By Matt Leyshon

Photo © Russell Allen

Brady awoke to an orange glow melting over his shoulders like grilled Red Leicester. His skin felt brittle like burnt toast.

Early indications were that the latest visitation had been brutal. From his bed he could see that some of the medical outhouses had been crushed to rubble whilst several nearby trees had become elongated and now stretched narrowly upwards into the clouds like aerial masts. He had seen effects like this on news reports of other visits and so he knew what he seeing. I am in a zone, he thinks, although there were so many zones now that it is more than likely a part of the zone. Although it had been a possibility since the visits began, he had never considered that a roadside picnic might occur at the hospital. Until now he had seen the future only as a gloating of nurses and support workers, and of averted gazes and unspoken curses. Now at last things are looking up, he thinks.

Brady sits up keenly in his metal frame bed to properly assess the surroundings. The crisp hospital bed sheets sing with static and the ward walls waver like theatre props. He quickly ascertains from his elevated viewpoint that the visitation has profoundly affected the environment. Like Christ’s breath and Osiris’ jigsaw body, the influences are all around him, both outdoors and in.

When he reaches for the glass of water upon his bedside table it feels heavier than a lead weight and he is unable to lift it. He sees that an area of increased gravity has flattened a chair in the corner of his room and all that remains of it now is a mound of dust. The creak of a bedspring scurries under his bed for cover as goblin spores drift catlike across the tiles and then out of the top window. A dull orange light continues to illuminate the room and he is relieved to see through a gap in the doors that his suitcase is still safely inside the wardrobe. He wonders if any other patients have survived, but the ominous quiet suggests not.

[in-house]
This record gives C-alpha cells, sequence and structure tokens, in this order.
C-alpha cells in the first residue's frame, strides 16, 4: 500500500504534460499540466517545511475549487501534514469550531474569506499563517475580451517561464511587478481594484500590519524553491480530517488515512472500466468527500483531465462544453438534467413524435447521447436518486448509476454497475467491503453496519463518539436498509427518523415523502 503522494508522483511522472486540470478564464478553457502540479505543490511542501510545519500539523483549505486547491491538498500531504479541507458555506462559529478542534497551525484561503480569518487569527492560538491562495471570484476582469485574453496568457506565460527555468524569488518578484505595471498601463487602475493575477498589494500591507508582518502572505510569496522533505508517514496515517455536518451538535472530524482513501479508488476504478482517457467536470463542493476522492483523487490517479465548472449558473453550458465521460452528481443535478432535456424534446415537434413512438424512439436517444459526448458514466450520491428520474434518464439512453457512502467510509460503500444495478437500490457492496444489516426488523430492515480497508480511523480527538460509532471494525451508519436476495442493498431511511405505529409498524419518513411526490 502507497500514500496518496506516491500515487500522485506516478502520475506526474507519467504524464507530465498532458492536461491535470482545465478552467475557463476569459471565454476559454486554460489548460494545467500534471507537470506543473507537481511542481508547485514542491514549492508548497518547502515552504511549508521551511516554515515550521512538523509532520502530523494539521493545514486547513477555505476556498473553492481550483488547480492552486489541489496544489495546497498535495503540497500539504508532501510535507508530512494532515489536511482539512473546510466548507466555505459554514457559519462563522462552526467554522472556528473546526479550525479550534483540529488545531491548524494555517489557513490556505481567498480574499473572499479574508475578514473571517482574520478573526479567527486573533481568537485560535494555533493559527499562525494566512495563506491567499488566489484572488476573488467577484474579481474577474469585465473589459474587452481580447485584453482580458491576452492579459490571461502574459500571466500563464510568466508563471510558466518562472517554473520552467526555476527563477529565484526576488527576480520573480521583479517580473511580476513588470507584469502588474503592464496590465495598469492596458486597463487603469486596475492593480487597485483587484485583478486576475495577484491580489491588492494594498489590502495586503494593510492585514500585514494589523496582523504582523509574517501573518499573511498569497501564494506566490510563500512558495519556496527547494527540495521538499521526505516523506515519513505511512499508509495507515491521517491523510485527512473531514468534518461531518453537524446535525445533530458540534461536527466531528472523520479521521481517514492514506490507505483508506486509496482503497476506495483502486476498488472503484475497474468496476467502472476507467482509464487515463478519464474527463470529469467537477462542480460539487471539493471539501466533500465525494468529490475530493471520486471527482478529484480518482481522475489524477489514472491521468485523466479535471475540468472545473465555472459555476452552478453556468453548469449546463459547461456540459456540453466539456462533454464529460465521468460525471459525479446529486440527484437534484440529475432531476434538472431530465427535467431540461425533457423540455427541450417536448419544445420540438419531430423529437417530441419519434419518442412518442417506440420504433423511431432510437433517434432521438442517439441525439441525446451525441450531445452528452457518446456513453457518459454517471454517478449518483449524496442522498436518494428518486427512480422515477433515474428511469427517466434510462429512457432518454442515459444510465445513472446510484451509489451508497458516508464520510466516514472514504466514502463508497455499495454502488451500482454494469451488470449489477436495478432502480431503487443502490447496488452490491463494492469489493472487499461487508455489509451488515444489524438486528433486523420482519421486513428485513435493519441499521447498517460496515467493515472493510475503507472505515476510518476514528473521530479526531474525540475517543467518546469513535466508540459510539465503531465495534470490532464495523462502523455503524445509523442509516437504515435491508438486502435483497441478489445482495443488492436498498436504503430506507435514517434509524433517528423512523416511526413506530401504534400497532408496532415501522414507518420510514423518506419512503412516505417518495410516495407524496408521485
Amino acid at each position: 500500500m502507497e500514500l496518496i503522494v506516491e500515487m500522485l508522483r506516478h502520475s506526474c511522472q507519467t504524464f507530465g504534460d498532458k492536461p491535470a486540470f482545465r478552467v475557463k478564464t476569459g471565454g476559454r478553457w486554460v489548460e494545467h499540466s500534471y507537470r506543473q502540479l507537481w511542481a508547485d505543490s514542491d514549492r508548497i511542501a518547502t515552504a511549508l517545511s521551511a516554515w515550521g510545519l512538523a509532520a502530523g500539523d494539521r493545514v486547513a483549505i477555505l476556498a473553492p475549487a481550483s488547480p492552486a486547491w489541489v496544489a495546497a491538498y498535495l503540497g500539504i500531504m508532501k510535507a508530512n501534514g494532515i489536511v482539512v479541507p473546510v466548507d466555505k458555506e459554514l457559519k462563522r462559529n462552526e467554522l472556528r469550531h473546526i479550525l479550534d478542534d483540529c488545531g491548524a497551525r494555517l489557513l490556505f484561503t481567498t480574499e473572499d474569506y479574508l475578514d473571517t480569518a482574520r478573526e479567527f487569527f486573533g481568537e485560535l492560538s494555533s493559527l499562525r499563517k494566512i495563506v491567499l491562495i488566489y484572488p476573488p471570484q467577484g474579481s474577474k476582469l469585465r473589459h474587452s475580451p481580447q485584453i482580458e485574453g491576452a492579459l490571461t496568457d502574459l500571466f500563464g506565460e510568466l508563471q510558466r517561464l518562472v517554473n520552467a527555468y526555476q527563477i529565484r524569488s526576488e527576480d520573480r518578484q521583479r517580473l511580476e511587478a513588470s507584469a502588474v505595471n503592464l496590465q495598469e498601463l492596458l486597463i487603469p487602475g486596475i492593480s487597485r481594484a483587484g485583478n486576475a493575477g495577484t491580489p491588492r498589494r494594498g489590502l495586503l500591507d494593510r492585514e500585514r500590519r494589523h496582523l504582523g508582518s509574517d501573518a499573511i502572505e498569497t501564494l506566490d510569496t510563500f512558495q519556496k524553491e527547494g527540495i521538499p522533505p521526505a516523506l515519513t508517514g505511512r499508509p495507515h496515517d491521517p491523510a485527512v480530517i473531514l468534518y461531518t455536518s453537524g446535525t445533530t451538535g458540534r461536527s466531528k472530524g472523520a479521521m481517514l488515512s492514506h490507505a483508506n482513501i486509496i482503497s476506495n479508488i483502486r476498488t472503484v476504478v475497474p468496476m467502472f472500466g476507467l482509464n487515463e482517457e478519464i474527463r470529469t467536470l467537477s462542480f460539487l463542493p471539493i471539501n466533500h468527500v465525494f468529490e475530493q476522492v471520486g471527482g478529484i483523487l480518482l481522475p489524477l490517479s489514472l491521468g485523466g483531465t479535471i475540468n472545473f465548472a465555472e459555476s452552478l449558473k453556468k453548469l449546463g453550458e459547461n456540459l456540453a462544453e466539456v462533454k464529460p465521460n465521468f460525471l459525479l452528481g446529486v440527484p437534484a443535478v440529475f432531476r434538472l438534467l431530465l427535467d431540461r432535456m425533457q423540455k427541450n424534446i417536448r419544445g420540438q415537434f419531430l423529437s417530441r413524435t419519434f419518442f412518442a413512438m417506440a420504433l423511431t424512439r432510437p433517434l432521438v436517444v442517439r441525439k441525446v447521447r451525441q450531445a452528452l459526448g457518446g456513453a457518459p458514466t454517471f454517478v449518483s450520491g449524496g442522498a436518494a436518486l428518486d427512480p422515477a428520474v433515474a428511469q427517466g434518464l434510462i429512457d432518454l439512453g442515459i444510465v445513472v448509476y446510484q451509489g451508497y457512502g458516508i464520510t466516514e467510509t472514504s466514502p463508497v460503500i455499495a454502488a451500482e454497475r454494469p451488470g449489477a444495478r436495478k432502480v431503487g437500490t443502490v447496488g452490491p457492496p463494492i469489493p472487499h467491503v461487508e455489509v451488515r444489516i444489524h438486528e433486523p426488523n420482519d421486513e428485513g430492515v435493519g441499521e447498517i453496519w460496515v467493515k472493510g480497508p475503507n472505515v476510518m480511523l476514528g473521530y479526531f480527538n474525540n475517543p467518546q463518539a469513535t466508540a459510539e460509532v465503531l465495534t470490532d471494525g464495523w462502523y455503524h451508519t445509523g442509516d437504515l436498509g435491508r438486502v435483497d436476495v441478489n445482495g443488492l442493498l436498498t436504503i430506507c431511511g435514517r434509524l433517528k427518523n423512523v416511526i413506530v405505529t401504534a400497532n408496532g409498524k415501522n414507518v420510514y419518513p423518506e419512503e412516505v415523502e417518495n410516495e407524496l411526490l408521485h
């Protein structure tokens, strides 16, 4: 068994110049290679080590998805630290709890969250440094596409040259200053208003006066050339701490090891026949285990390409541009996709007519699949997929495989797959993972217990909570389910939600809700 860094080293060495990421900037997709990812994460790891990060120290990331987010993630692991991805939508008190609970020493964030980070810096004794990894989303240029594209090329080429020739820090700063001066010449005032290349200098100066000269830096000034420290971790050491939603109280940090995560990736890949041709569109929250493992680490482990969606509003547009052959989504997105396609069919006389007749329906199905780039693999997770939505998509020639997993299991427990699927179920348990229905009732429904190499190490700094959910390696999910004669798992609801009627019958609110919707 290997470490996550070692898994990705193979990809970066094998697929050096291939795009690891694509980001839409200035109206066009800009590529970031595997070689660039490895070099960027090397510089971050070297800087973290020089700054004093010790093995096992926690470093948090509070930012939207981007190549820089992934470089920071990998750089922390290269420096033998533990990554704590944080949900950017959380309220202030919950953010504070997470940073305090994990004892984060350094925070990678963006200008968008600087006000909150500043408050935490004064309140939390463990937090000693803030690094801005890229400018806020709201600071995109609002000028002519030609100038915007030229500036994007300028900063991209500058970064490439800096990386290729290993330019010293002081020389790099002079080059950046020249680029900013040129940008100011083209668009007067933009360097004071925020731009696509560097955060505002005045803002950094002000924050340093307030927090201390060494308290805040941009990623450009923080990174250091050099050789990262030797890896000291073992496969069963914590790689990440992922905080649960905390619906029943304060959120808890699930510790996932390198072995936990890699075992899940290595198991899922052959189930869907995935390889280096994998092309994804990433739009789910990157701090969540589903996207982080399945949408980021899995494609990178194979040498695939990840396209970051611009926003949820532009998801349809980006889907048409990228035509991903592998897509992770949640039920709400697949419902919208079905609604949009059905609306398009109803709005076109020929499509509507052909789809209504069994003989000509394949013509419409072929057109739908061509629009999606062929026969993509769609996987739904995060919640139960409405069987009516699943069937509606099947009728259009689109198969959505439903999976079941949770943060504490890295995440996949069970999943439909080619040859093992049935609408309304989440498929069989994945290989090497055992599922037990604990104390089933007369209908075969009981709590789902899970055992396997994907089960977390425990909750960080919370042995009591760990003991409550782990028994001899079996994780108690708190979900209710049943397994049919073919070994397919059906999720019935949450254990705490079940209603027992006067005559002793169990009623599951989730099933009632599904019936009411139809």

The sky outside is a blank television screen, a muted assault in greyscale that lingers like a shroud. There were no signs of life to be seen through his window; no delivery vans or visitors on the long gravel drive, no sparkling windscreens upon distant roads, and no cattle grazing in the fields. The long shadows shake loose their manacles in silence to wander across the car park and float out of sight. This must be the messiest yet, he thinks as he surveys the desolation. He had dreamed once that the moors were a carpet waiting to be unrolled and tacked across everything. Perhaps at last his dreams were coming true. A damp smirk crawls from his skull as fresh shadows of bread mould stretch and retract playfully across the window ledge.

Brady imagines how all lives but his have been reduced to fading photographs in battered valises that will never now be opened. And so it has all been worthwhile after all, he thinks. He offers the air a celebratory punch and imagines his fist sinking deep into a young girl’s gut, but he pulls a muscle in the process and almost dislocates his shoulder. He rubs his arm and winces. When he raises a hand to his face he finds that a thin veil of skin has appeared over his left eye. His lower lip swells like a malignancy and the orange glow on the ceiling dims as he leans back.

He begins to reconsider his plans for the future now that he has established that there will be no nurses to force-feed him and no mothers left for him to taunt. He is hungry it strikes him that starvation will be no fun without an audience to appreciate his efforts, but his habitual hunger striking has resulted in there being no food nearby. Still, at last the world has become as desolate as his mind. There was a certain irony in the fact that he could feel his old vigour for rape and murder returning to him like the fresh musk of the peaty moors.

“I shall have to build my strength up,” he offers the shifting darkness, but the words linger around the corners of his mouth like limestone spittle.

When Brady reaches for his trolley and turns on his radio there is nothing but the sound of static, but he has heard the news before and listened to documentaries, and he knows that this much annihilation will surely bring stalkers, if there are any left. They might already be on their way, he thinks with an oily gulp, twisting his bed sheet between his fingers.

Then a bolt clatters against his bed leg before coming to a stop and crumbling like ground meat. His heart races and his lower lip trembles wetly like a slug slithering across a salted path.  Brady holds his breath and waits, but to his relief all remains silent and still. His thoughts soon return to happy daydreams of spreading dead children across his hospital bed like jam on toast.

“I’m living the life that other people could only think about,” he says to the ebbing walls, feeling invincible. “I’m bigger than the Ripper.”